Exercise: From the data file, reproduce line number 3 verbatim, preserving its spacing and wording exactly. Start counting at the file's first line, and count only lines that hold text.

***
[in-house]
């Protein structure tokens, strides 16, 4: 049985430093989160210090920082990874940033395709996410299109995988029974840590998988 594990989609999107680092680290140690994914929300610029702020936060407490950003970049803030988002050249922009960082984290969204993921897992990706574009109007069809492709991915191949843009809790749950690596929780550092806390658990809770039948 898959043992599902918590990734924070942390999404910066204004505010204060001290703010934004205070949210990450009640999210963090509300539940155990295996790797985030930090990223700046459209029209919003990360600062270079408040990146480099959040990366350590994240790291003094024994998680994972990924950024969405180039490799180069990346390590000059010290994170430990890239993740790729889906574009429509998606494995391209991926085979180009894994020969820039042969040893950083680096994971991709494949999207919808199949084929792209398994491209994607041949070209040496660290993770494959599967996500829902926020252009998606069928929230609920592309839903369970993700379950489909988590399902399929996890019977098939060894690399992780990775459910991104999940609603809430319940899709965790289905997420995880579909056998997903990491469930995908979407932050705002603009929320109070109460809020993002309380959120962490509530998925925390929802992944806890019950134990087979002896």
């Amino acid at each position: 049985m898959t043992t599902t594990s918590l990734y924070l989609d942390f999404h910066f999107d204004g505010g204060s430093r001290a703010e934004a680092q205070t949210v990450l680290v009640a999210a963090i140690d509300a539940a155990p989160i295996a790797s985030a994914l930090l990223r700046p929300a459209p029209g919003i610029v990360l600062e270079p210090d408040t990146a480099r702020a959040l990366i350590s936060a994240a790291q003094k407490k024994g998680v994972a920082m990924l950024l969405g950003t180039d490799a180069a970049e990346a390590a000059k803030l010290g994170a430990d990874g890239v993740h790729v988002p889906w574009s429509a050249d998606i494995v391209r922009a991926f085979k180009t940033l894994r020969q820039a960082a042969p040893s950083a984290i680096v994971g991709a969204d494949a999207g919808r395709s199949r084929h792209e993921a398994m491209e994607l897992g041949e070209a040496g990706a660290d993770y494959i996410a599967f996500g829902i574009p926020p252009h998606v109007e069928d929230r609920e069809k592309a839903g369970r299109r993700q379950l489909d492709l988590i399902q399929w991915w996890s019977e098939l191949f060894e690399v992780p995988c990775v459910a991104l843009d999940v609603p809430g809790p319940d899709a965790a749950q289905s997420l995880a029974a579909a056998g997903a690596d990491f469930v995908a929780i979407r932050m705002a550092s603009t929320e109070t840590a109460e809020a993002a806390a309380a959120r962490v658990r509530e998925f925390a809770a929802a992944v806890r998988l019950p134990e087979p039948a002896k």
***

């Amino acid at each position: 049985m898959t043992t599902t594990s918590l990734y924070l989609d942390f999404h910066f999107d204004g505010g204060s430093r001290a703010e934004a680092q205070t949210v990450l680290v009640a999210a963090i140690d509300a539940a155990p989160i295996a790797s985030a994914l930090l990223r700046p929300a459209p029209g919003i610029v990360l600062e270079p210090d408040t990146a480099r702020a959040l990366i350590s936060a994240a790291q003094k407490k024994g998680v994972a920082m990924l950024l969405g950003t180039d490799a180069a970049e990346a390590a000059k803030l010290g994170a430990d990874g890239v993740h790729v988002p889906w574009s429509a050249d998606i494995v391209r922009a991926f085979k180009t940033l894994r020969q820039a960082a042969p040893s950083a984290i680096v994971g991709a969204d494949a999207g919808r395709s199949r084929h792209e993921a398994m491209e994607l897992g041949e070209a040496g990706a660290d993770y494959i996410a599967f996500g829902i574009p926020p252009h998606v109007e069928d929230r609920e069809k592309a839903g369970r299109r993700q379950l489909d492709l988590i399902q399929w991915w996890s019977e098939l191949f060894e690399v992780p995988c990775v459910a991104l843009d999940v609603p809430g809790p319940d899709a965790a749950q289905s997420l995880a029974a579909a056998g997903a690596d990491f469930v995908a929780i979407r932050m705002a550092s603009t929320e109070t840590a109460e809020a993002a806390a309380a959120r962490v658990r509530e998925f925390a809770a929802a992944v806890r998988l019950p134990e087979p039948a002896k």